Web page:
Hosting Montreal Protocol meet ‘puts Kigali in driving seat’

The Montreal Protocol, signed in 1987, is a global agreement that protects the ozone layer by phasing out the production of substances responsible for ozone depletion and climate change, such as hydroflourocarbons (HFCs).
Minister Biruta speaks during a past interview with The New Times. | RIGHT: Residents of Rubavu plant trees during a past Umuganda exercise. / File
Minister Biruta speaks during a past interview with The New Times. RIGHT: Residents of Rubavu plant trees during a past Umuganda exercise. / File

The Montreal Protocol, signed in 1987, is a global agreement that protects the ozone layer by phasing out the production of substances responsible for ozone depletion and climate change, such as hydroflourocarbons (HFCs).

Thanks to the protocol, there has been a 98 per cent reduction in ozone depleting chemicals globally and the ozone layer is now healing and expected to recover by 2050.

 

However, a lot needs to be done to facilitate the healing of the Ozone layer. To begin with is the controversial amendment of the protocol.

 

The study shows that by passing the amendment to phase down HFCs, the world may be able to prevent two million cases of skin cancer annually by 2030 and avoid up to 0.5°C of global warming by the end of the century.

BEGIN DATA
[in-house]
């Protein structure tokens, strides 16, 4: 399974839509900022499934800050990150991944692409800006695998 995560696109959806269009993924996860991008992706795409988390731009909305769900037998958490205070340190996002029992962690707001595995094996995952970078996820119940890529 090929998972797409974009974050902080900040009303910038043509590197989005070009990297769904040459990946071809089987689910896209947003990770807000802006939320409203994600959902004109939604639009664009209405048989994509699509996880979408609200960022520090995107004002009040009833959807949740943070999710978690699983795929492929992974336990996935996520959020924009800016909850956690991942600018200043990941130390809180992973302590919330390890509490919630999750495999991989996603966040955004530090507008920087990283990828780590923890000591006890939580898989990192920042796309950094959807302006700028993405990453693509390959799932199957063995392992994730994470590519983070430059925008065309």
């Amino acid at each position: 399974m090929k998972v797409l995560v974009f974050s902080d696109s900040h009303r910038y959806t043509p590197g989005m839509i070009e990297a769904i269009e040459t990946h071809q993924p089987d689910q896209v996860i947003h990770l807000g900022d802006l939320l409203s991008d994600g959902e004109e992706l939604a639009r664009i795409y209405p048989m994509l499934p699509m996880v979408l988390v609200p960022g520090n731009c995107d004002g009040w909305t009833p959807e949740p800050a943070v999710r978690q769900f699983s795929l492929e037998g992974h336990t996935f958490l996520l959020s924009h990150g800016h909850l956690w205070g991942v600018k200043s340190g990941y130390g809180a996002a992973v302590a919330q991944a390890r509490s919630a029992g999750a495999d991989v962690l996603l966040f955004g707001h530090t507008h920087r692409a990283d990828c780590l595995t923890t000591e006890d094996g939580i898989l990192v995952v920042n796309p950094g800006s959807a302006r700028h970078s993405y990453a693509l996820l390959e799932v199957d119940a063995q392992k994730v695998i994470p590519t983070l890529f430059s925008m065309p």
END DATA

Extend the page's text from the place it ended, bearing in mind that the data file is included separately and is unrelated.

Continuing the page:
The New Times’ Athan Tashobya spoke with The Minister for Natural Resources, Dr Vincent Biruta, last week and he explained the details regarding the summit which will take place from October 6 to 14 at Kigali Convention Centre.

Below are the excerpts:

Rwanda is hosting the 28th Meeting of the Parties to the Montreal Protocol, known as MOP28. This is the first time the meeting has been held in Africa. What is so special about this particular meeting?

The Montreal Protocol is one of the most successful international agreements in history. It has successfully seen the phase out of many of the chemicals that damage the Ozone layer. As a result, the Ozone layer is likely to recover by 2050. 

This was the first time Africa was offering to host this meeting, and since Rwanda has demonstrated the capacity to host big international conferences and being among the first implementers of the Montreal Protocol is among the reasons we were considered to host this significant meeting.